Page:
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'Crazy Shaw's' sound advice

A colorful figure from L.A.'s past hated overdevelopment, and he's still right.

August 11, 2007|Ralph E. Shaffer | Ralph E. Shaffer is a professor emeritus at Cal Poly Pomona. .

Los Angeles social crusader Frederick M. Shaw was known as "Crazy Shaw," but this week's action by the City Council welcoming tenements in downtown L.A. shows that Shaw may have been one of the sanest people in the city's history.

In the 1870s and '80s, Shaw, Laurel Canyon's first counterculture resident and one of Southern California's forgotten dreamers, peppered the Los Angeles Times and other papers with letters warning against the urbanization of paradise. From his treehouse off what is now Wonderland Avenue, Shaw inveighed against a type of regional transformation that looks familiar today.

This week, the City Council approved zoning changes that will allow construction of buildings closer to the property line, reduce setback requirements and encourage dense high-rise housing such as has never been seen in Los Angeles. There is some justification for the new zoning as a means of providing inexpensive housing in the central city, but there are significant downsides.

These go beyond the legitimate concerns expressed by affordable-housing advocates that few of the new units will cater to those in lower incomes. A higher-priced apartment or condo will inevitably become home to multiple families that collectively can afford the inflated rent. That's the problem. Cramped living leads to health risks, social tensions and gang activity.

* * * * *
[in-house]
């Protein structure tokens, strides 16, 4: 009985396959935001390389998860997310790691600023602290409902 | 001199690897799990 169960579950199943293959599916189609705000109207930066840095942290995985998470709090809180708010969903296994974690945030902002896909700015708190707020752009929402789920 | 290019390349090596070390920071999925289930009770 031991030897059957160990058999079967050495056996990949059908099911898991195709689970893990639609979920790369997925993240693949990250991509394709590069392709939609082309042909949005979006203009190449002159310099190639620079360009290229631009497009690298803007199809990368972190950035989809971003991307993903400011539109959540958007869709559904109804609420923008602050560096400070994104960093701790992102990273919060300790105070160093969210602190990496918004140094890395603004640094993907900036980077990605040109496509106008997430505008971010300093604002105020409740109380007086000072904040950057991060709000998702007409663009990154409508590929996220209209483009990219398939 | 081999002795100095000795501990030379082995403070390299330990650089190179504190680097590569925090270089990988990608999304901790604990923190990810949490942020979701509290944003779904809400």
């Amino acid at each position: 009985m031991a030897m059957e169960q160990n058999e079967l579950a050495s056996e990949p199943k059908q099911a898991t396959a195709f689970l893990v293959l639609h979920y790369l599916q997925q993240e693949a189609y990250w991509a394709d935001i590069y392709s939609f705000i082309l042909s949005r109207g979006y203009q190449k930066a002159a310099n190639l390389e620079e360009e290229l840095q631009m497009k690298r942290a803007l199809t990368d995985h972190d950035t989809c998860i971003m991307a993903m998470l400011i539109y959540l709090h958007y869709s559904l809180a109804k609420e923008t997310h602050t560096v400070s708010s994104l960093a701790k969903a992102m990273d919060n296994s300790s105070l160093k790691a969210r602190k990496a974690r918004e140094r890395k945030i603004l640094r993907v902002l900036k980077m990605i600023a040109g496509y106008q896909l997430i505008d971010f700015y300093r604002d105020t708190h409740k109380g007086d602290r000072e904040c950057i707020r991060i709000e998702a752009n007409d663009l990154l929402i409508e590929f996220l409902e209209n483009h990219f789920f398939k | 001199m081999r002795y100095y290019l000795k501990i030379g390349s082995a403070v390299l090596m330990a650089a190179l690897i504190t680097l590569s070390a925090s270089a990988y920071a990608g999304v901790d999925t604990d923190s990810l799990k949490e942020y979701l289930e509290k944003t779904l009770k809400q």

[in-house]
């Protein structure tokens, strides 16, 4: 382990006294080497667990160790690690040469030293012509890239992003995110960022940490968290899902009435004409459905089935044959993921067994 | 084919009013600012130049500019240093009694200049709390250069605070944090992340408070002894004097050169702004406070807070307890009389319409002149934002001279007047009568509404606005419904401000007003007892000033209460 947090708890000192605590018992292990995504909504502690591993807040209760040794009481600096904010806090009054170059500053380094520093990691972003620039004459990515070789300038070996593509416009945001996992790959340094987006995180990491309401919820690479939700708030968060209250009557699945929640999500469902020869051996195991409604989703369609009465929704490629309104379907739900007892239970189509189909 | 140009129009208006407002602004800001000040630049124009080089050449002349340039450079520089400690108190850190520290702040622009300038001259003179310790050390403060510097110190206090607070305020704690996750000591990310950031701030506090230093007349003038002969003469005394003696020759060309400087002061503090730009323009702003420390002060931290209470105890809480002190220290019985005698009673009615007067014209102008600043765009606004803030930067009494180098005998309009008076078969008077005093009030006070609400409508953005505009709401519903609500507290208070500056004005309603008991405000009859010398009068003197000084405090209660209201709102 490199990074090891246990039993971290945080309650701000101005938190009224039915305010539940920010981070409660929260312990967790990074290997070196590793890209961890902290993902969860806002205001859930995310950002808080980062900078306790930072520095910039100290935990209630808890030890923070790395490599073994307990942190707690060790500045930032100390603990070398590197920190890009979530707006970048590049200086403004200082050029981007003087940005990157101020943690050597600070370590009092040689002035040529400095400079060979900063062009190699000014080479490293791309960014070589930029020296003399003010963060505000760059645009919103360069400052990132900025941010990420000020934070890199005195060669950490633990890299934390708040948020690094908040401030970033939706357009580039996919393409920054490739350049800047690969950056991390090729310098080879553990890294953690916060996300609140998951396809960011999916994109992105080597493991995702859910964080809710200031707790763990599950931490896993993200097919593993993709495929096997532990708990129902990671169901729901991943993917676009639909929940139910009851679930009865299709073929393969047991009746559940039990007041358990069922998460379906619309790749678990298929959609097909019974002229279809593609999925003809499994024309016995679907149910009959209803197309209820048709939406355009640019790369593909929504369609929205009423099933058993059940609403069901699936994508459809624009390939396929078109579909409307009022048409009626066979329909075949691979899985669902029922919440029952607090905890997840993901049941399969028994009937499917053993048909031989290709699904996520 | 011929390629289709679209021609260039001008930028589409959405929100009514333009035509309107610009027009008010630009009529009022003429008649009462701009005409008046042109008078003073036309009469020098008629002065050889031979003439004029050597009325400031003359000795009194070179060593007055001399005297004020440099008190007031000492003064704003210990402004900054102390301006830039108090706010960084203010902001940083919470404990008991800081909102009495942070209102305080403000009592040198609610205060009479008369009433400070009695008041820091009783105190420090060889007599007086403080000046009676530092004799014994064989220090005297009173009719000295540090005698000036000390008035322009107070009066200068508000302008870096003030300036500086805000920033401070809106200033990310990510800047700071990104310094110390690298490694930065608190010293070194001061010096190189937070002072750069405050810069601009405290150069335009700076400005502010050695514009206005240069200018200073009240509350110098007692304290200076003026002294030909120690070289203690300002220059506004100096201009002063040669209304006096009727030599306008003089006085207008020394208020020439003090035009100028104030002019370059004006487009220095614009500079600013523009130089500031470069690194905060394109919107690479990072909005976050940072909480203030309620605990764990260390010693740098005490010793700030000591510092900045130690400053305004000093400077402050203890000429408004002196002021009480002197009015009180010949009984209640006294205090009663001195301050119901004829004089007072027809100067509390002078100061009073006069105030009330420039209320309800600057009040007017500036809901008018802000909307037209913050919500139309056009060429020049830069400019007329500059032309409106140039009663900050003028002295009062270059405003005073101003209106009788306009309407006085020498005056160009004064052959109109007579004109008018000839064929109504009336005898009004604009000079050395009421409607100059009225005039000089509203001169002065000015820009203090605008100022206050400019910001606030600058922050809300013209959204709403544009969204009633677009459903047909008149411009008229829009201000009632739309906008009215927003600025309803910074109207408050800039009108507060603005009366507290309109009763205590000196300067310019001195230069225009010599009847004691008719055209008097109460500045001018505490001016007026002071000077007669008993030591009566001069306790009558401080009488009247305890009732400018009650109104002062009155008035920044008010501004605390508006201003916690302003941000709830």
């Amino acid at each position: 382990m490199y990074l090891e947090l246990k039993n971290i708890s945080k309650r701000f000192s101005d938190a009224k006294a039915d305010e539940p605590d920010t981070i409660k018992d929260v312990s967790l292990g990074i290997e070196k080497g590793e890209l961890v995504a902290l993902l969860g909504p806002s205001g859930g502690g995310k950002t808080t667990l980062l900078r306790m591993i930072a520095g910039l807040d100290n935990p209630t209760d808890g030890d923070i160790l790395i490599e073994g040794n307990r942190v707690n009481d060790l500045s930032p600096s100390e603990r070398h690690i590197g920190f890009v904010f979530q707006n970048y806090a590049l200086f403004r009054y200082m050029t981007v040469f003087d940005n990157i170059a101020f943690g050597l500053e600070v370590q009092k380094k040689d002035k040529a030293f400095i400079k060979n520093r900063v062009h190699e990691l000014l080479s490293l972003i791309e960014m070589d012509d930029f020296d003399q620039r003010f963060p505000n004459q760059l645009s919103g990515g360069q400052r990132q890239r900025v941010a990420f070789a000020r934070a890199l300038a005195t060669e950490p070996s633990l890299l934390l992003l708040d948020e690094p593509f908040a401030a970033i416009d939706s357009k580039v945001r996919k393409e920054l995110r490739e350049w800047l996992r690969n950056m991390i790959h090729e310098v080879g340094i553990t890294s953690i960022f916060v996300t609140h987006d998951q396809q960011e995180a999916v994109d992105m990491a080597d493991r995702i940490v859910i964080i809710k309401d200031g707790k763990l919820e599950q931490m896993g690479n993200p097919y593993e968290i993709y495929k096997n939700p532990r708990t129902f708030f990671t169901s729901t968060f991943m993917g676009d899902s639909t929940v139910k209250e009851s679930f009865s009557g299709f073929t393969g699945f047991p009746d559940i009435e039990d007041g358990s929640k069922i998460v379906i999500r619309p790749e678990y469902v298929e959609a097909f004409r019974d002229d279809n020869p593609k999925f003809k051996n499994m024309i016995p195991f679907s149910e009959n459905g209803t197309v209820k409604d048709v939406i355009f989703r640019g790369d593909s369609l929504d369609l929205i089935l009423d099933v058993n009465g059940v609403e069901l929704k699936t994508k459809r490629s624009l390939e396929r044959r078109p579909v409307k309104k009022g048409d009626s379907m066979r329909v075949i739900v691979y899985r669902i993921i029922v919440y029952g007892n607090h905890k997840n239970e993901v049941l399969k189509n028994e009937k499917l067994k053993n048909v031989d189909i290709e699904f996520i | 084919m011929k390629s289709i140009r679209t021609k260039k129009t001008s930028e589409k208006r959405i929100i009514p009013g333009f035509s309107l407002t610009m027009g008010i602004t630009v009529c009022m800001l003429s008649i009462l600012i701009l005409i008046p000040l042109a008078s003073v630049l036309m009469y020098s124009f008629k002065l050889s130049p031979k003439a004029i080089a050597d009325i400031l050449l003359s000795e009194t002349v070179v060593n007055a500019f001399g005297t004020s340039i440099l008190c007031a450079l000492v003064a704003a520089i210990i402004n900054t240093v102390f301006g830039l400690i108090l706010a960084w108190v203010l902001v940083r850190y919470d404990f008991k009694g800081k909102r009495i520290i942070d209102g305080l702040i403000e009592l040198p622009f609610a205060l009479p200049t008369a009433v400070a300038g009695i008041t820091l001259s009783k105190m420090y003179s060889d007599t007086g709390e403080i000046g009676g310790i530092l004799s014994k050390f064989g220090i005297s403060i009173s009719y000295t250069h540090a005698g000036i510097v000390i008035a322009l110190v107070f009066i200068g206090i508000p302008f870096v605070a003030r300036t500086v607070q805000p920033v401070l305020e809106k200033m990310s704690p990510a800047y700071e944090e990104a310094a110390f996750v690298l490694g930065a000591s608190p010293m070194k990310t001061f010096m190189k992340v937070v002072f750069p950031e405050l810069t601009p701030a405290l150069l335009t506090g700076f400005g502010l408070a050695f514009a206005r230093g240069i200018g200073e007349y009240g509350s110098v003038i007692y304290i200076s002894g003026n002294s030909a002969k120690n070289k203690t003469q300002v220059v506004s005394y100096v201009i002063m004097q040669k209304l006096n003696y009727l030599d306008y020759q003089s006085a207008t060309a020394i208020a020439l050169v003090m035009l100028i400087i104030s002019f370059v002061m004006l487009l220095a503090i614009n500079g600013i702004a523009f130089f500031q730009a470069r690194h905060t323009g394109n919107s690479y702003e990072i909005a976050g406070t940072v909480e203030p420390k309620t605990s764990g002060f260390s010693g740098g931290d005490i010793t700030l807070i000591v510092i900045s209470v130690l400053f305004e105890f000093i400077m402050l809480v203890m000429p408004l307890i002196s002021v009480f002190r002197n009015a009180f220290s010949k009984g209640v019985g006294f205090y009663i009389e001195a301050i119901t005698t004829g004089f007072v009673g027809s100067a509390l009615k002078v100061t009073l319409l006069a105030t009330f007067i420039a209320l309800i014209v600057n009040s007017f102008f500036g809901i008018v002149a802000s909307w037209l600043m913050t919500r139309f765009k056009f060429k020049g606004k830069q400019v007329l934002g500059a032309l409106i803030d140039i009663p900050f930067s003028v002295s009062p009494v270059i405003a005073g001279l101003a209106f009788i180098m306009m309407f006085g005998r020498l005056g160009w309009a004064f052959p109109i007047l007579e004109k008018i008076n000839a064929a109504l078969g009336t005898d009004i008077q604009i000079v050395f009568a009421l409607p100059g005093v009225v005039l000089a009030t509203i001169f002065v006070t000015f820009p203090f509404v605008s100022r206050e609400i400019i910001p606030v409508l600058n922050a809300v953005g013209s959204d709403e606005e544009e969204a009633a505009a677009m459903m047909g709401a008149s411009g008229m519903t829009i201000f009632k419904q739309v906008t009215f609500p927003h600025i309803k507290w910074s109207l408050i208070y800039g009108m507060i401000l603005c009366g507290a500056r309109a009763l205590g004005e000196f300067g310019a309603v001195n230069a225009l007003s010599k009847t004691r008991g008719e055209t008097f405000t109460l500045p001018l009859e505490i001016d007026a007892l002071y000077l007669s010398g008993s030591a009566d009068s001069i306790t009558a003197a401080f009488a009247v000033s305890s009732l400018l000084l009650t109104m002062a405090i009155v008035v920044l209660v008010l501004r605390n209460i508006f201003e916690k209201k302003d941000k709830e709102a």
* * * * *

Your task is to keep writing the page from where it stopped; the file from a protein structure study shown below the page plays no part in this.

While supporters of the new zoning applaud our move toward Manhattanization, Los Angeles will begin to look more like New York in 1890 or Hong Kong in the mid-20th century.

It was precisely this sort of development that Shaw feared would occur in Los Angeles at the end of the 19th century, bringing with it the threat of slums and disease. Already in large Eastern and Midwestern cities, multistoried tenements covered virtually all of the land on which they were built, leaving only a small open space in the back for a single privy, one that usually served several families.

Shaw knew that epidemics thrive in crowded conditions, especially among the poor. Years later, social scientists invented the phrase "urban penalty" to explain what Shaw already understood: the noticeably higher death rate from a large number of common diseases occurring among city dwellers as contrasted with rural inhabitants. The high mortality rate among the poor stemmed directly from the squalor in which the urban lower classes lived.

Shaw was not a great advocate of cities. He liked them even less when great masses of people were crowded into dimly lighted, poorly ventilated and disease-infested tenements.

In 1873, he wrote: "The best informed look upon cities as excrescences to be avoided. They contaminate; and this contagion reaches all, whether urban, suburban, or rustic, none escape. The vices and disorders that afflict humanity originate in cities. To obtain respite and cessation from these afflictions, cities, as now known, must be abandoned."

He offered a plan for Southern California, suggesting that each family own at least half an acre. The lot size provided adequate space for both an outdoor privy and a well, situated far enough apart for sanitary purposes.

Shaw urged construction of homes meeting his requirements for ventilation and sanitary arrangements, "sold, if possible, on the installment plan."

Southern California grew along the lines proposed by Shaw. Better sewers eliminated the need for half-acre lots, but most people preferred single-family homes with outside living space. Now city planners want to reverse that trend.

Yes, the kind of apartments encouraged by the council might be suitable for a single person, and it's unlikely overcrowding will lead to the sort of epidemics Shaw warned about. But inevitably the location and desire to reduce the amount paid for rent will entice whole families, or several families, to crowd into these Lilliputian residences, and the predictable results will include squalor, crime and other hazards that haven't changed much since "Crazy Shaw" warned about them.

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